On November 11th of the same year, the Margaret and Jessie attempted the same bold dodge at Wilmington. She was here beset by three blockaders, shot through both wheels, and hit in a dozen other spots, but managed to turn about and get at sea, and lead five Federal vessels a chase of twenty hours before she was compelled to surrender.

The steamer Hattie, Captain H. S. Lebby, was the last runner in or out of Charleston. She was a small vessel, Clyde built, furnished with powerful engines, and she made more trips than any other vessel engaged in the business. [228]

On several occasions she brought such munitions of war which the Confederacy was in pressing need of, and at least three battles were fought with munitions for which the Confederates had waited, and which she landed safely in their hands.

Plot after plot was formed at Nassau to get hold of the Hattie, but none of them were successful. She slipped in and out like a phantom, taking the most desperate risks, and being attended by quite extraordinary good luck.

The last entrance of the Hattie into Charleston occurred one night in Febuary, 1865. The Confederacy was then in extremis, and the Federal fleet off Charleston, numbered eighteen or twenty sail.

It was a starlight night, and at an early hour, the Hattie crept forward among the fleet. She had been freshly painted a blue-white, her fire made no smoke, and not a light was permitted to shine on board. With her engines moving slowly, she let the wind drive her forward There were eight or ten vessels outside the bar, and as many within. Those outside were successfully passed without an alarm being raised. The Hattie ran within 300 feet of two different blockaders without her presence being detected. To the naked eye of the lookouts she must have seemed a hazy mist moving slowly along.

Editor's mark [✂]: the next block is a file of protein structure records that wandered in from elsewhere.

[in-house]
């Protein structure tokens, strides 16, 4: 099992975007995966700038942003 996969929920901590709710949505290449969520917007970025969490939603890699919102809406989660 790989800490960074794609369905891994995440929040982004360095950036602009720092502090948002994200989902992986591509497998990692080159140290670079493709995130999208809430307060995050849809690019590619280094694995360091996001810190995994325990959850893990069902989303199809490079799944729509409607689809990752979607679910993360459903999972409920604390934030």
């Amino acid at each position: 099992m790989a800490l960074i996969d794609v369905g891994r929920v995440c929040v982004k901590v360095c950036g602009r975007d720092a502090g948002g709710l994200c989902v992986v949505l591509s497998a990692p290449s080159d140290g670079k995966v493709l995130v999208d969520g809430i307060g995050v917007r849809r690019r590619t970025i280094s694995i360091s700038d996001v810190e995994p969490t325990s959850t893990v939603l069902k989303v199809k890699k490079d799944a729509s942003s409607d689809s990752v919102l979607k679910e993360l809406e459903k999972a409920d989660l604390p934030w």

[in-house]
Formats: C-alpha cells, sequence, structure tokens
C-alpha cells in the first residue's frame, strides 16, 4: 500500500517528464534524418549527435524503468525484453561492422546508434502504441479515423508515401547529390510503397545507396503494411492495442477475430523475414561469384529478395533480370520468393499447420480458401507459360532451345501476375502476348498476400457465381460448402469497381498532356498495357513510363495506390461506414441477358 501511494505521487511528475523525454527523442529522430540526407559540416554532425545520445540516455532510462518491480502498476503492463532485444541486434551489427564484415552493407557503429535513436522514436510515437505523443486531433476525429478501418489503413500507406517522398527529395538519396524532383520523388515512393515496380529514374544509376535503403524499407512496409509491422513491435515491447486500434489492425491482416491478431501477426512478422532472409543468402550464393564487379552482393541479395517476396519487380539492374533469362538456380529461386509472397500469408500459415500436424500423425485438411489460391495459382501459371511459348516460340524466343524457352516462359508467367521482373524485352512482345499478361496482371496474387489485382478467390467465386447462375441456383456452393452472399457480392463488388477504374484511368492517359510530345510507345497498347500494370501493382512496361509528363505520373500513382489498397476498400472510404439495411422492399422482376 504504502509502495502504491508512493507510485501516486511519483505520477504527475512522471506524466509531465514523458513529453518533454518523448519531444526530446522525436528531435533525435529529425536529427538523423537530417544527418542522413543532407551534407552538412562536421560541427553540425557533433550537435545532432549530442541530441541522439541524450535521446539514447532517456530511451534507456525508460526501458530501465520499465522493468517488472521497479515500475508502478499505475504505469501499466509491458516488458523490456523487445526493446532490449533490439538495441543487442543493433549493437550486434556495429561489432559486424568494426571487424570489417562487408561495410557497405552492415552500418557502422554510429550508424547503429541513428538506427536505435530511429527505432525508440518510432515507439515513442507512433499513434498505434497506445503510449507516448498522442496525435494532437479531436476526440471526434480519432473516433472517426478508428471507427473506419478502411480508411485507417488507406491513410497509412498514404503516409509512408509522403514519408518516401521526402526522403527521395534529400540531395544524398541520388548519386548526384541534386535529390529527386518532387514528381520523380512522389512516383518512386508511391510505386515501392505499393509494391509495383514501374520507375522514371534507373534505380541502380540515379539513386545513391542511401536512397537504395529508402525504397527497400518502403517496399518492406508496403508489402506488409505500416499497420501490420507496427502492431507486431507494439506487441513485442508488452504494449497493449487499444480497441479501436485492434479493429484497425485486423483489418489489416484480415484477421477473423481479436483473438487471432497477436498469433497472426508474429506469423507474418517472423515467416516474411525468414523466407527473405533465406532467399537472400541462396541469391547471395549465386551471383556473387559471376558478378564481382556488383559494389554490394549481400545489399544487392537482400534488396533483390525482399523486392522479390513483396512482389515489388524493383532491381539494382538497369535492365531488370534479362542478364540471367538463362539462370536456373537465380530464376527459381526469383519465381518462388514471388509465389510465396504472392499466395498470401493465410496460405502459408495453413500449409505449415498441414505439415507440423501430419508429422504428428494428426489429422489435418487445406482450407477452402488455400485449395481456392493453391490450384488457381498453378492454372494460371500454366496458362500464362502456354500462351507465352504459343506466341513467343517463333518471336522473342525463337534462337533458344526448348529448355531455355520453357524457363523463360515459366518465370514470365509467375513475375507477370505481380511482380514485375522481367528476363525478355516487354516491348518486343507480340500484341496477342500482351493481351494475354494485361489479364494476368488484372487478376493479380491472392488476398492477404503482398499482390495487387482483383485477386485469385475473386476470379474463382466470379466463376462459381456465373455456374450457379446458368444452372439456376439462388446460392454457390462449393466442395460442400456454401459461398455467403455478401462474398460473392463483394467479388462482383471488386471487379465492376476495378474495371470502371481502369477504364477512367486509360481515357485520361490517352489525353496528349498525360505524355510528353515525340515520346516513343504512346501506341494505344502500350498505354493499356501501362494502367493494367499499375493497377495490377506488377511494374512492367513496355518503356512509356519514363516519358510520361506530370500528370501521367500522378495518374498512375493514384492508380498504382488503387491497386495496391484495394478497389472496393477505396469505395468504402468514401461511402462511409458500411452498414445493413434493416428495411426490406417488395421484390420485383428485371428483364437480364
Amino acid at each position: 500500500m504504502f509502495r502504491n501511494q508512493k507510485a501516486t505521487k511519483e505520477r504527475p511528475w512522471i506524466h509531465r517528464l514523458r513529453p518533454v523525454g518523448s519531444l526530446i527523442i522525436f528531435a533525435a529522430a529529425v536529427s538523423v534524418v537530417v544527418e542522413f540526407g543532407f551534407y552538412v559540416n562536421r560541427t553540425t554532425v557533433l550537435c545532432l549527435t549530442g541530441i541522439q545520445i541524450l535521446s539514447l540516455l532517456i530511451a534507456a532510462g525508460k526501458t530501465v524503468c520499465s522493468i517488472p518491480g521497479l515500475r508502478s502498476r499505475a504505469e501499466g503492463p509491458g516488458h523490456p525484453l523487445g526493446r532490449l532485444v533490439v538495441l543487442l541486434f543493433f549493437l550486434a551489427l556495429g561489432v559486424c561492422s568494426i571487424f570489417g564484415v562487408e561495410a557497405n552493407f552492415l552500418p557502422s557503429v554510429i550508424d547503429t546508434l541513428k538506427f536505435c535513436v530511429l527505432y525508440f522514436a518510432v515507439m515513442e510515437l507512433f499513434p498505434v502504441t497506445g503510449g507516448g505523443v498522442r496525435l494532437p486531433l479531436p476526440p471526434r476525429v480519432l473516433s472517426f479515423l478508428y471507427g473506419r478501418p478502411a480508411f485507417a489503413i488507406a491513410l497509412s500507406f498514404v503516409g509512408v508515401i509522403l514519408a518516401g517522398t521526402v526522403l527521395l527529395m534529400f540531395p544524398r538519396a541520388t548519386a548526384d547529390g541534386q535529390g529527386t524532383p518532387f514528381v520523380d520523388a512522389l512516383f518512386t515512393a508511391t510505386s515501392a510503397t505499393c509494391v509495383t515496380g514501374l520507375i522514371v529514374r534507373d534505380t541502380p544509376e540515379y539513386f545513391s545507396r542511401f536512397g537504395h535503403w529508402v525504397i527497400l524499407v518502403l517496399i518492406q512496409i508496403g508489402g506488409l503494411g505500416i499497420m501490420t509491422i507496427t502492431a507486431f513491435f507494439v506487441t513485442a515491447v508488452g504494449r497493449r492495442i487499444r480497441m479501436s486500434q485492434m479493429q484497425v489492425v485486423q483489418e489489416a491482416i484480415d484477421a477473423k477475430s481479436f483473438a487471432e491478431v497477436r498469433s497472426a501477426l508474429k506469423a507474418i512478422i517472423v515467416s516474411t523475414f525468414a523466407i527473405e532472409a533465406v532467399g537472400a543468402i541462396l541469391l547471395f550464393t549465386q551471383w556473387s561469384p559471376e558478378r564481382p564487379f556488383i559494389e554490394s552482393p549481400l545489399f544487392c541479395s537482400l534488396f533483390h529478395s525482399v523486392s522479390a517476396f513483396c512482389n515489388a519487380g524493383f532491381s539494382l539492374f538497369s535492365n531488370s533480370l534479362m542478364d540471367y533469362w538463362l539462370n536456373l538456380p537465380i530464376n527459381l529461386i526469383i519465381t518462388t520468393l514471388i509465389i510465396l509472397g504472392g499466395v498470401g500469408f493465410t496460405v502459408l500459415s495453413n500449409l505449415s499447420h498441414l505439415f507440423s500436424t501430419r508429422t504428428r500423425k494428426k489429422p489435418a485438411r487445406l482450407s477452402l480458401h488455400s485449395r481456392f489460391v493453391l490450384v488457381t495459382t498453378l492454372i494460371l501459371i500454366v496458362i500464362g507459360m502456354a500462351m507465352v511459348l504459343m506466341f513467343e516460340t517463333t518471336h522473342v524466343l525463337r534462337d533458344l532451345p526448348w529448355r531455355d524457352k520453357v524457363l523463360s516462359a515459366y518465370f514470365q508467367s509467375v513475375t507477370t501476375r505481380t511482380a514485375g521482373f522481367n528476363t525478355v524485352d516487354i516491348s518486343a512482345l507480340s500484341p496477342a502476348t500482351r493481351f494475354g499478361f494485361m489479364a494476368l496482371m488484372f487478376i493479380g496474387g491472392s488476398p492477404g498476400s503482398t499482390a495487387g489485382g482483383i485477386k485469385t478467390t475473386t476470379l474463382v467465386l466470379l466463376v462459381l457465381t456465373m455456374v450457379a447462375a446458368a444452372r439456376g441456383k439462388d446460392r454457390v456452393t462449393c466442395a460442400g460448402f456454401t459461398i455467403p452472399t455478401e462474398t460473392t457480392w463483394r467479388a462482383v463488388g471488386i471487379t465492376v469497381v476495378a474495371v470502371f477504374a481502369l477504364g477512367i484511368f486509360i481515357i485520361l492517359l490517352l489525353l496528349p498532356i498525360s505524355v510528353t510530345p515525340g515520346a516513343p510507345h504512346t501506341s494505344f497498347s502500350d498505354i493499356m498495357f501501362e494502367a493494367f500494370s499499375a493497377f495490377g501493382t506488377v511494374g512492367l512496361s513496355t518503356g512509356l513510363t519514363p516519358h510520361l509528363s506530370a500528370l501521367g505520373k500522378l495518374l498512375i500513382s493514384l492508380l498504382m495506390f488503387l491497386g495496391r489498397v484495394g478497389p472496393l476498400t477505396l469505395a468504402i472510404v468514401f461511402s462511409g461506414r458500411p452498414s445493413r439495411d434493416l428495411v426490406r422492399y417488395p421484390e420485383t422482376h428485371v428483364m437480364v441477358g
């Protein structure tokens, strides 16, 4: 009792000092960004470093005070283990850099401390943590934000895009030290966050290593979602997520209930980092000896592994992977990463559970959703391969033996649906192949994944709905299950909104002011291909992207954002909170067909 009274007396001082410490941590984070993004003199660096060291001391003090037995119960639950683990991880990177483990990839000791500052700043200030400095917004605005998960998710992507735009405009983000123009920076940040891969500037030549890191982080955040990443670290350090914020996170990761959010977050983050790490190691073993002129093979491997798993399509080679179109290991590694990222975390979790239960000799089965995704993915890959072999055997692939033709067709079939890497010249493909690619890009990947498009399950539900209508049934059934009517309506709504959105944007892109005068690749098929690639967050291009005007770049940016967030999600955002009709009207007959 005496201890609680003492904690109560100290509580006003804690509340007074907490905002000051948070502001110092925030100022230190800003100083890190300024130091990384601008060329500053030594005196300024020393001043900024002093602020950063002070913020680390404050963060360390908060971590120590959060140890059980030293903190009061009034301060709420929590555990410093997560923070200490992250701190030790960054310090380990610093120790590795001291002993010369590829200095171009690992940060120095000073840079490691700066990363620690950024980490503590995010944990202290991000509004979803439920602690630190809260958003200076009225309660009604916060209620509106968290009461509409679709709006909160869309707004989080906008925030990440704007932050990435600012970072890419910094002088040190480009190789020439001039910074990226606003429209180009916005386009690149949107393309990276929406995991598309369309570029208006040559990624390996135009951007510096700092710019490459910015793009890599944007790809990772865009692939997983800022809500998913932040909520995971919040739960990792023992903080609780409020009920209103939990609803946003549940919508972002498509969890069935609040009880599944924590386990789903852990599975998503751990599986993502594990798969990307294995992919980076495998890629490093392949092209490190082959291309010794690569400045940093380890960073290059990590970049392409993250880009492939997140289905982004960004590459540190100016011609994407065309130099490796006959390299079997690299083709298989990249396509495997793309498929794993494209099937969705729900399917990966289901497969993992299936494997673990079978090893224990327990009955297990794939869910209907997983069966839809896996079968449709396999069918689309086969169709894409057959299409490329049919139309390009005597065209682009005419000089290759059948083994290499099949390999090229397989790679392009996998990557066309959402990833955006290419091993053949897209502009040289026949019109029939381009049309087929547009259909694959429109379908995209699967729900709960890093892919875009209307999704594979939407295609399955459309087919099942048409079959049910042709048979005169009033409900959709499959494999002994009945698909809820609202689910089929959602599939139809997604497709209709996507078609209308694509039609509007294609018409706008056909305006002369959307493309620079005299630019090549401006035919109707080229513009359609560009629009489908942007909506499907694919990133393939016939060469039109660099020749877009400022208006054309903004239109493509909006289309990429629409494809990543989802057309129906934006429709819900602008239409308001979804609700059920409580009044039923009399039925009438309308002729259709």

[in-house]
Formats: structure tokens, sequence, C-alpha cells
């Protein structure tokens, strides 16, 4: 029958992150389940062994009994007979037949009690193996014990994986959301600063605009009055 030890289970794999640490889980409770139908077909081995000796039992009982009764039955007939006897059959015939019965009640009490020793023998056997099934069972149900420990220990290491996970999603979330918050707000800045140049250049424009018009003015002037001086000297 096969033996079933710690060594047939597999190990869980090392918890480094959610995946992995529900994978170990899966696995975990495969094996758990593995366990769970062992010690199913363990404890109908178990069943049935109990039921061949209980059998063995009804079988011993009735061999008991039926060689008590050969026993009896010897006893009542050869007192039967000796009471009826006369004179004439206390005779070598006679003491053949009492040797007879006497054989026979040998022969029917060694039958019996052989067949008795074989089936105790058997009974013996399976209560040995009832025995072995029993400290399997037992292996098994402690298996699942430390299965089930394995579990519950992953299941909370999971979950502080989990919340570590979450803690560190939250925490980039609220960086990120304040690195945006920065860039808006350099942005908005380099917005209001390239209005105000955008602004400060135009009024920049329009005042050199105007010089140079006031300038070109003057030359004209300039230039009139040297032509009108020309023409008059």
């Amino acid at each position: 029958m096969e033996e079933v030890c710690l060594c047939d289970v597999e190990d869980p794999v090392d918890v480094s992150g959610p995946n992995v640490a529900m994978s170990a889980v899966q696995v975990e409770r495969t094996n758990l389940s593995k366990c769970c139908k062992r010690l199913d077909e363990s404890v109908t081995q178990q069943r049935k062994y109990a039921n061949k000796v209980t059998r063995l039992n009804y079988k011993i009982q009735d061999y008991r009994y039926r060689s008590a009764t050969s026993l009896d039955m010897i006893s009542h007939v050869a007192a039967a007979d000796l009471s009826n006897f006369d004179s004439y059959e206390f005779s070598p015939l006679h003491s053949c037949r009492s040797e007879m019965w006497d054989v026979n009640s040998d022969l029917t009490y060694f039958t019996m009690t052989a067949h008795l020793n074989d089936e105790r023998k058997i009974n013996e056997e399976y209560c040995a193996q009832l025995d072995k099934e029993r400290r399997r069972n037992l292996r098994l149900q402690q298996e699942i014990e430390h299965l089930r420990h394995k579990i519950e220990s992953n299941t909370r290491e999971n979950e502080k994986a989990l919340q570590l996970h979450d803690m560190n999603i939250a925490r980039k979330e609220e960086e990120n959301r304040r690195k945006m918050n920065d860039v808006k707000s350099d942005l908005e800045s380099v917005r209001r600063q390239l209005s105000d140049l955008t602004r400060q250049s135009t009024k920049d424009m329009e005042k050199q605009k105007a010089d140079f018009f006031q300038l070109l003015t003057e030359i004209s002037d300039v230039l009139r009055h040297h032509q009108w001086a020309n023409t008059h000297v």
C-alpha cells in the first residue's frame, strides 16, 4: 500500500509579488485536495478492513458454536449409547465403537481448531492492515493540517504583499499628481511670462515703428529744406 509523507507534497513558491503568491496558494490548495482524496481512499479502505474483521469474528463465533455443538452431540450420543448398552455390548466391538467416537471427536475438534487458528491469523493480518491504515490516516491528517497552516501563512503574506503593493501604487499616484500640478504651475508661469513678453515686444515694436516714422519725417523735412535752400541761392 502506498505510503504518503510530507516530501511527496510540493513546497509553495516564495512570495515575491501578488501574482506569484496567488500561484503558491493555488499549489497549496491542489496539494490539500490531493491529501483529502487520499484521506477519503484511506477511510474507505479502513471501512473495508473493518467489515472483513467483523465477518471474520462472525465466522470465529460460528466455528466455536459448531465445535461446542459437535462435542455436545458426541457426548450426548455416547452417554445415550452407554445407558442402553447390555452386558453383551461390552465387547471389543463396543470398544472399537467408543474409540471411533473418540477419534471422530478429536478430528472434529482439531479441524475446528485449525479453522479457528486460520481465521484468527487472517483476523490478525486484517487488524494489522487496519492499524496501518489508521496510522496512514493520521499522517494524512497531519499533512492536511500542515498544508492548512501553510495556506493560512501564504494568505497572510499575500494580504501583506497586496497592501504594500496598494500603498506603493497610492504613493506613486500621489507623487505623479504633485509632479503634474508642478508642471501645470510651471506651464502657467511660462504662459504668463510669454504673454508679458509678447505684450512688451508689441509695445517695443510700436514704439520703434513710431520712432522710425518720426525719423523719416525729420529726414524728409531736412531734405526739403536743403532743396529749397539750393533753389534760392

The little steamer was quietly approaching the inner line of blockaders, when a sudden fire was opened on her from a gunboat not 200 feet distant, and the air at the same time was filled with rockets to announce the runner's presence.

At that time the Federals had the whole of Morris Island, and Fort Sumter had been so battered to pieces that monitors took up their stations almost in pistol shot of it.

As soon as the Hattie was discovered, all steam was put on and she was headed straight for the channel. She ran a terrible gauntlet of shot and shell for ten minutes, but escaped untouched.

Then came the real peril. Just below Sumter, in the narrowest part of the channel, the Hattie encountered two barge-loads of men stationed there on picket.